Original Research ARTICLE
Modelling of soil functions for assessing soil quality: Soil biodiversity and habitat provisioning
- 1Wageningen University & Research, Netherlands
- 2Soil Biology Group, Environmental Sciences, Wageningen University and Research, Netherlands
- 3University of Rennes 1, France
- 4Department of Knowledge Technologies, Jožef Stefan Institute (IJS), Slovenia
- 5Dipartimento di Scienze Chimiche, della Vita e della Sostenibilità Ambientale, Università degli Studi di Parma, Italy
- 6Department of Plant and Environmental Sciences, Faculty of Natural and Life Sciences, University of Copenhagen, Denmark
- 7Unité mixte de Recherche Sol Agro et hydrosystème Spatialisation (UMR SAS), France
- 8INRA InfoSol, France
- 9Aghyle Unit, UniLaSalle, France
- 10National Institute for Public Health and the Environment, Netherlands
Soil biodiversity and habitat provisioning is one of the soil functions that agricultural land provides to society. This paper describes assessment of the soil biodiversity function (SB function) as a proof of concept to be used in a decision support tool for agricultural land management. The SB function is defined as ‘the multitude of soil organisms and processes, interacting in an ecosystem, providing society with a rich biodiversity source and contributing to a habitat for aboveground organisms.’ So far, no single measure provides the full overview of the soil biodiversity and how a soil supports a habitat for a biodiverse ecosystem.
We have assembled a set of attributes for a proxy-indicator system, based on four ‘integrated attributes’: 1) soil nutrient status, 2) soil biological status, 3) soil structure, and 4) soil hydrological status. These attributes provide information to be used in a model for assessing the capacity of a soil to supply the SB function.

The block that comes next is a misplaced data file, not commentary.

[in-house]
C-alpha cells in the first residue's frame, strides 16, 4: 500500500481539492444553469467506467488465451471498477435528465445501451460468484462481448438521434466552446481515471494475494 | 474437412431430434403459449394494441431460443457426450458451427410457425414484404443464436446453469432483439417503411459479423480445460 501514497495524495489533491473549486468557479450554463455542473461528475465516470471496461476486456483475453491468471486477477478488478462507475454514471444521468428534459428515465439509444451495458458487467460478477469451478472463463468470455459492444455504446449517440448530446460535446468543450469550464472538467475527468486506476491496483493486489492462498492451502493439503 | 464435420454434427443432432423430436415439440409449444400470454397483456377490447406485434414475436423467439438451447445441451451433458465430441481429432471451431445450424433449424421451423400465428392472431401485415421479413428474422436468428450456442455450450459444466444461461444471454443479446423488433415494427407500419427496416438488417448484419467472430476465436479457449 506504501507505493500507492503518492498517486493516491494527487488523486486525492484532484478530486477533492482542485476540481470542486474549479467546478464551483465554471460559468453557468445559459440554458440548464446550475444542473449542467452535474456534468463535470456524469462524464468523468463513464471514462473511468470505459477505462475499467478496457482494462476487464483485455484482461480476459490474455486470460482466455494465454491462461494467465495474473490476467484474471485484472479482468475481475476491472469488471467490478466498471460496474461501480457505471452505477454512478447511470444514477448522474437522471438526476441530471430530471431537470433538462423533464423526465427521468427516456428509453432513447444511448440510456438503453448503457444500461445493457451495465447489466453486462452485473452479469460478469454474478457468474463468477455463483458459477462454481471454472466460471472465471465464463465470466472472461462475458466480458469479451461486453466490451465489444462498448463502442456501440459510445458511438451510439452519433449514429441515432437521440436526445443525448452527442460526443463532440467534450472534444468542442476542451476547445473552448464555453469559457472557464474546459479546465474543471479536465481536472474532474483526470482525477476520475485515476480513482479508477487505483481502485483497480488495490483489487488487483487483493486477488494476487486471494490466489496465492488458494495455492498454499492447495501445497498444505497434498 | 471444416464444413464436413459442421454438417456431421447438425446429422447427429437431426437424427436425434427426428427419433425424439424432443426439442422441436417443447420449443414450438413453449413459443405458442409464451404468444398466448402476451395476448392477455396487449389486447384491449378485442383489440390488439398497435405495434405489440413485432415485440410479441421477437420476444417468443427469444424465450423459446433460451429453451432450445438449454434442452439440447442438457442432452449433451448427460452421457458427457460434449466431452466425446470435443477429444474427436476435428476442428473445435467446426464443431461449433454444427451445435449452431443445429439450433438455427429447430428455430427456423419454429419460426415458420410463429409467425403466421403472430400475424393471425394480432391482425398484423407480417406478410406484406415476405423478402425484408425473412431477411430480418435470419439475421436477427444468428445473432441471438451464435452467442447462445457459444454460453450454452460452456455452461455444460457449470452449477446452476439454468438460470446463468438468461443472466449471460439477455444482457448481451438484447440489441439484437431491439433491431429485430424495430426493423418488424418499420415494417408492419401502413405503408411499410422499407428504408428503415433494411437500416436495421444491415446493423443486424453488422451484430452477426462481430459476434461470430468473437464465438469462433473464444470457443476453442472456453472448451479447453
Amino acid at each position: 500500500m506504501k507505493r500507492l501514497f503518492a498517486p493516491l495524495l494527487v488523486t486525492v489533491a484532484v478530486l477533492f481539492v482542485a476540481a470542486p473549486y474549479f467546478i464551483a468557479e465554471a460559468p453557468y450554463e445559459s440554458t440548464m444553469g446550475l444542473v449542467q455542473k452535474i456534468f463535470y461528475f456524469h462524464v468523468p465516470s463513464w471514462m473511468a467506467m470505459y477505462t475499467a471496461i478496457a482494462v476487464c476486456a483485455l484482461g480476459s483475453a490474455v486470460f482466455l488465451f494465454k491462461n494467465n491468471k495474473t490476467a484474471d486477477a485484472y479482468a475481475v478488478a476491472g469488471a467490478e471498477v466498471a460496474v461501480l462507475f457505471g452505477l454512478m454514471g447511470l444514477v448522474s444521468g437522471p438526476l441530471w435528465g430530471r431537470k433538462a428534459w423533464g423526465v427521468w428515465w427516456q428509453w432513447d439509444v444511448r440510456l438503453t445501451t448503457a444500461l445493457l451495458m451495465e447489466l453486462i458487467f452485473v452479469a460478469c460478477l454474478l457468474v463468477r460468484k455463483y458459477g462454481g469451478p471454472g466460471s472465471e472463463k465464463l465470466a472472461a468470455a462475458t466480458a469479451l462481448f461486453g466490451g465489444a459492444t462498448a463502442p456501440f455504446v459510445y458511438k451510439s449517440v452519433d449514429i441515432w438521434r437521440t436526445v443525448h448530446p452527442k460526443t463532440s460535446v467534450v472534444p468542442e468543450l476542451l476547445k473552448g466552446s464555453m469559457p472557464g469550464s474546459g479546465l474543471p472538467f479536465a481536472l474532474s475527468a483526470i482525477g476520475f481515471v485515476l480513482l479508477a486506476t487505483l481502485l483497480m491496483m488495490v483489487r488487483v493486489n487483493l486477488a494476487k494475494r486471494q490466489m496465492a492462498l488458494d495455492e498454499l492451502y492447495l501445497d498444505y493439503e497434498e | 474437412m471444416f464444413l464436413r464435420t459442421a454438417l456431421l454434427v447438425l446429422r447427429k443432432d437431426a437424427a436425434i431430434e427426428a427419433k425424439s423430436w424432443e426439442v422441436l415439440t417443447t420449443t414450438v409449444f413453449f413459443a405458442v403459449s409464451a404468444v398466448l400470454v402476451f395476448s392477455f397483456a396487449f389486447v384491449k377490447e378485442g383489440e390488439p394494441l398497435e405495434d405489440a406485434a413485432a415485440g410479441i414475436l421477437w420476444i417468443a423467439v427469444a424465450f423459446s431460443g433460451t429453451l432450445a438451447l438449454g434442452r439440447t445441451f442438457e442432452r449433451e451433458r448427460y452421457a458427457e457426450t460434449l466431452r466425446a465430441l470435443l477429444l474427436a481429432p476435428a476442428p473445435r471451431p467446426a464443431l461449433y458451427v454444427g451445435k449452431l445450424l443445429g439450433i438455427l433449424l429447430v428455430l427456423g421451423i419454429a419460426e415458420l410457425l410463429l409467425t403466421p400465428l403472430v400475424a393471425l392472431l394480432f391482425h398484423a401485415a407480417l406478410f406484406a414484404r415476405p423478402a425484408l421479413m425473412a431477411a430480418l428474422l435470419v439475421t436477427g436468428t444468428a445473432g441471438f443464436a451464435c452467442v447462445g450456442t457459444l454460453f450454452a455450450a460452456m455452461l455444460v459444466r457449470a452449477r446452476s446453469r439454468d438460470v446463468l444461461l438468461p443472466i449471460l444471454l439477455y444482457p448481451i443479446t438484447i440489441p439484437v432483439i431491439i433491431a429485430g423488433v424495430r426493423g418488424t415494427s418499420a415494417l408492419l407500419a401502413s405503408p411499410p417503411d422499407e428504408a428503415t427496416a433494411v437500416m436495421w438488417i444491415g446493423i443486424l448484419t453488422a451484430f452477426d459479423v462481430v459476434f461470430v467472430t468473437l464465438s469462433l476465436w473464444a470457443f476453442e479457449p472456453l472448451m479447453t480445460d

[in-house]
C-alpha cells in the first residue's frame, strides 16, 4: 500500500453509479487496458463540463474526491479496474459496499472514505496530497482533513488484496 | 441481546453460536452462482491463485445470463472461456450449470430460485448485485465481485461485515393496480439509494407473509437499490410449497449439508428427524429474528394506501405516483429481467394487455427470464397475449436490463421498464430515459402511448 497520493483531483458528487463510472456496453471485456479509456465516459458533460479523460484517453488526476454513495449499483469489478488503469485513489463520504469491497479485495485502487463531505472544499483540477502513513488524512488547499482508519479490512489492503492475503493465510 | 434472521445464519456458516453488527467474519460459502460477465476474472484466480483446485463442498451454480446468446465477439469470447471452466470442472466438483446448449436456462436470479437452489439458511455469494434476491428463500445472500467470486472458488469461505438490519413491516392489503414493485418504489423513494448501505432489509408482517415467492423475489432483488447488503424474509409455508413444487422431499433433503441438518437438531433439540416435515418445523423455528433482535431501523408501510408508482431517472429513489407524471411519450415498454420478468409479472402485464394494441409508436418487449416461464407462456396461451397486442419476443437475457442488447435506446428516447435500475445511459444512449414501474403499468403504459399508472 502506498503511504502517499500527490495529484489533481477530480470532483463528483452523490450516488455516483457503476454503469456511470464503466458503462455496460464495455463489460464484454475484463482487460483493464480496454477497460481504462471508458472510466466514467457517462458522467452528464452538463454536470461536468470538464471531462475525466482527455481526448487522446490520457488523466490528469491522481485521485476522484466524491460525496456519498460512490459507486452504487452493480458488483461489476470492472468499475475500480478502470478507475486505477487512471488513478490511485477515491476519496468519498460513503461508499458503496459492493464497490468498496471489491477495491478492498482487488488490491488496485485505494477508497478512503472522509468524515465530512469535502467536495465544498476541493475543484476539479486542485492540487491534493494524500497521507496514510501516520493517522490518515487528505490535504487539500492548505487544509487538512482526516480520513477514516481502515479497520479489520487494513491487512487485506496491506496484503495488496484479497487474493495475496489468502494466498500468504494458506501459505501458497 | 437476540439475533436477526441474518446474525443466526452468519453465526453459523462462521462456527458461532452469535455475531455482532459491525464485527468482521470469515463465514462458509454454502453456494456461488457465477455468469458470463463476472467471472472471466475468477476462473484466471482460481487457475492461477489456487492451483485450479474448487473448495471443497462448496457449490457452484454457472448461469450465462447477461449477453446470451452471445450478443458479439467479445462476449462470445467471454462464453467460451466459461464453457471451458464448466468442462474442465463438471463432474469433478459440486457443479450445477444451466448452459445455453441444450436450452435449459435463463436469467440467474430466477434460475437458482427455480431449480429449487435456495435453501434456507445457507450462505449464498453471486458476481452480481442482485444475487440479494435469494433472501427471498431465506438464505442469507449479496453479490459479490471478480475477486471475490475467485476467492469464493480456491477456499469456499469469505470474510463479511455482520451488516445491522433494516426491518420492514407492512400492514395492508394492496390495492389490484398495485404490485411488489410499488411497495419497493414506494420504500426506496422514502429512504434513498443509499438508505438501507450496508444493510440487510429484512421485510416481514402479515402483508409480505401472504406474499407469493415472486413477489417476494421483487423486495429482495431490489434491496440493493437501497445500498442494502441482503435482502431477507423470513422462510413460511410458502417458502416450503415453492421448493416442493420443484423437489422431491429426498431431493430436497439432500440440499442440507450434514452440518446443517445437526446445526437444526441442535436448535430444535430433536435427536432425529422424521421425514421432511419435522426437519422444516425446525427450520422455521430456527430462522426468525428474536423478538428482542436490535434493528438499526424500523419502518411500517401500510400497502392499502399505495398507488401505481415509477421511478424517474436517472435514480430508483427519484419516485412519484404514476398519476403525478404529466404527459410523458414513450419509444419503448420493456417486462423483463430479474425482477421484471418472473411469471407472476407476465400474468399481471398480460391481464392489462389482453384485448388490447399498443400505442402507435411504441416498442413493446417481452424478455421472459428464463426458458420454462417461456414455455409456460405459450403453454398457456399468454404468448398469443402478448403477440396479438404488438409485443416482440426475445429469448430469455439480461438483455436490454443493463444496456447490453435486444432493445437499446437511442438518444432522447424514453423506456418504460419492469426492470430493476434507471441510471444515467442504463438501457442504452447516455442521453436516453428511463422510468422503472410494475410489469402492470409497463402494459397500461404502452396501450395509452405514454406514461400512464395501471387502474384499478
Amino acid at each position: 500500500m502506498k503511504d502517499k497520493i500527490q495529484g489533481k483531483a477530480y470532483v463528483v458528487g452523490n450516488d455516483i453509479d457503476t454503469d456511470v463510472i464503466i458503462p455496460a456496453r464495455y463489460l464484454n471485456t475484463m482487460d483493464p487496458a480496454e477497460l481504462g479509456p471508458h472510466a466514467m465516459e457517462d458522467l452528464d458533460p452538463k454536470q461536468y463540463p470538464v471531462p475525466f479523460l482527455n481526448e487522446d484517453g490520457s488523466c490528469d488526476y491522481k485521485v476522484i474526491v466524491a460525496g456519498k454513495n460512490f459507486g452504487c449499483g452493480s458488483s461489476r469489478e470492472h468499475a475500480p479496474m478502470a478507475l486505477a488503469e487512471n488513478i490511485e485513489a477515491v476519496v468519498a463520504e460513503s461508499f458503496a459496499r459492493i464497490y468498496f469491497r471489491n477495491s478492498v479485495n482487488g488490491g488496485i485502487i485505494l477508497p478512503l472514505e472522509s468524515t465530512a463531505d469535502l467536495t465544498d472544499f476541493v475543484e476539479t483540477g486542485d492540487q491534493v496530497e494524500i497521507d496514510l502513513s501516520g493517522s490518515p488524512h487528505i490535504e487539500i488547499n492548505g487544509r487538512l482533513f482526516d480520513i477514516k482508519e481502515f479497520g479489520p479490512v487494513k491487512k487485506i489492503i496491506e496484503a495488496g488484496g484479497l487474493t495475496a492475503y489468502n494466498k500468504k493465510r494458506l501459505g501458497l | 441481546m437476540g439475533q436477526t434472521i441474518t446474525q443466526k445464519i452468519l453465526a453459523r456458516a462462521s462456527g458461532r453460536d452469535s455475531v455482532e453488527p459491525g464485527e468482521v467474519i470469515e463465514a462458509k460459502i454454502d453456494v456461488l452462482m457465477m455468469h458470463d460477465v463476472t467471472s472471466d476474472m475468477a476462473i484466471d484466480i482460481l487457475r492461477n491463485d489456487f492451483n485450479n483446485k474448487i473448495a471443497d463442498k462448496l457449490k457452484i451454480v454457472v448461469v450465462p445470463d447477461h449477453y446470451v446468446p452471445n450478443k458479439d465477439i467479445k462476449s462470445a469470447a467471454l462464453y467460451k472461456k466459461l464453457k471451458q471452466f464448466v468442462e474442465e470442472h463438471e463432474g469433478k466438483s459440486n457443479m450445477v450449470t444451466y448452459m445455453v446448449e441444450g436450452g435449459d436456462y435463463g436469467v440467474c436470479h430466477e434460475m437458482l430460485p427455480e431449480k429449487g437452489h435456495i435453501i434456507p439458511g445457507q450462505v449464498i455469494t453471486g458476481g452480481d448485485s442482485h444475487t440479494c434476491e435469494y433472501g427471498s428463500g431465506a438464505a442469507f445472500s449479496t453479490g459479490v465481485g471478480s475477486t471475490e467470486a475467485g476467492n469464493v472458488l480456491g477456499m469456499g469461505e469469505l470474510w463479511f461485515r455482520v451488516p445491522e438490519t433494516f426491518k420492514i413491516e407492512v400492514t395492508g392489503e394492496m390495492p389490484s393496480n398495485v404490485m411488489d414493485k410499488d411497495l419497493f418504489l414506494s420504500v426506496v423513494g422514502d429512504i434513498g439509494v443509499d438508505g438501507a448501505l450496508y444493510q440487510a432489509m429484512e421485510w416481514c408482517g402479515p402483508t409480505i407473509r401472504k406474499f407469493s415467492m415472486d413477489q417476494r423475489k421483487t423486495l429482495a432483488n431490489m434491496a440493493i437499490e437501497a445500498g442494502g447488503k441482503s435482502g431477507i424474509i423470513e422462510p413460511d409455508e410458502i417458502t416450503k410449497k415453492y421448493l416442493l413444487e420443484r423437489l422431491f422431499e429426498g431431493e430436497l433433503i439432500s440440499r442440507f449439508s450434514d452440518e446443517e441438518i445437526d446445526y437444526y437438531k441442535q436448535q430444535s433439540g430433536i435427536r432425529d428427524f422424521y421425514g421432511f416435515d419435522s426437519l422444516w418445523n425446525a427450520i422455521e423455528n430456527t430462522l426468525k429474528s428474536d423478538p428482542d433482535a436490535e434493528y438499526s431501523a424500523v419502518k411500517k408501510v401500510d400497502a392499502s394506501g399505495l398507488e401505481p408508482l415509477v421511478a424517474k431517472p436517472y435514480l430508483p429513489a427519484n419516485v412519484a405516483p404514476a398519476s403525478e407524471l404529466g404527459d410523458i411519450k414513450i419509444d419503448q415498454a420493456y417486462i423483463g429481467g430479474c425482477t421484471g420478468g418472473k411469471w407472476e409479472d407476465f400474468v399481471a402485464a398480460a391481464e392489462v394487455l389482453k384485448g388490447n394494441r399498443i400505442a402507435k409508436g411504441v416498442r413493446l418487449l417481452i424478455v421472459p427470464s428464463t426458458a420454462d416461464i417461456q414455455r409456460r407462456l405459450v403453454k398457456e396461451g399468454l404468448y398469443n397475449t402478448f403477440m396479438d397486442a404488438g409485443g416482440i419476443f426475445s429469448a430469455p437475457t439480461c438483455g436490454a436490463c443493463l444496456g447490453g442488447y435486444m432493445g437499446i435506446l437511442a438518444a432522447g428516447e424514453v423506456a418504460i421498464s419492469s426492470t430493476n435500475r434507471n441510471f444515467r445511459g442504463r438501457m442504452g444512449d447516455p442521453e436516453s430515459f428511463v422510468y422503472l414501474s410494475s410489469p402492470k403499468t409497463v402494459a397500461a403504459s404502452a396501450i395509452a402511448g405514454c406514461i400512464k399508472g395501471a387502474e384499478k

A multi-criteria decision model was developed which comprises of 34 attributes providing information to quantify the four integrated attributes and subsequently assess the SB function for grassland and for cropland separately. The model predictions (in terms of low – moderate – high soil biodiversity status) were compared with expert judgements for a collection of 137 grassland soils in the Netherlands and 52 French soils, 29 grasslands and 23 croplands.
For both datasets, the results show that the proposed decision model predictions were statistically significantly correlated with the expert judgements. A sensitivity analysis indicated that the soil nutrient status, defined by attributes such as pH and organic carbon content, was the most important integrated attribute in the assessment of the SB function. Further progress in the assessment of the SB function is needed. This can be achieved by better information regarding land use and farm management. In this way we may make a valuable step in our attempts to optimize the multiple soil functions in agricultural landscapes, and hence the multifaceted role of soils to deliver a bundle of ecosystem services for farmers and citizens, and support land management and policy towards a more sustainable society.
Keywords: ecosystem service, soil function, soil biodiversity, decision support models, land management, Habitat provisioning
Received: 05 Mar 2019;
Accepted: 01 Jul 2019.
Edited by:Philippe C. Baveye, AgroParisTech Institut des Sciences et Industries du Vivant et de L'environnement, France
Reviewed by:Daniela Businelli, University of Perugia, Italy
Estelle Couradeau, Lawrence Berkeley National Laboratory, United States
Copyright: © 2019 Van Leeuwen, Creamer, Cluzeau, Debeljak, Gatti, Henriksen, Kuzmanovski, Menta, Peres, Saby, Trajanov, Trinsoutrot-Gattin, Visioli and Rutgers. This is an open-access article distributed under the terms of the Creative Commons Attribution License (CC BY). The use, distribution or reproduction in other forums is permitted, provided the original author(s) and the copyright owner(s) are credited and that the original publication in this journal is cited, in accordance with accepted academic practice. No use, distribution or reproduction is permitted which does not comply with these terms.
* Correspondence: Dr. Michiel Rutgers, National Institute for Public Health and the Environment, Bilthoven, Netherlands, firstname.lastname@example.org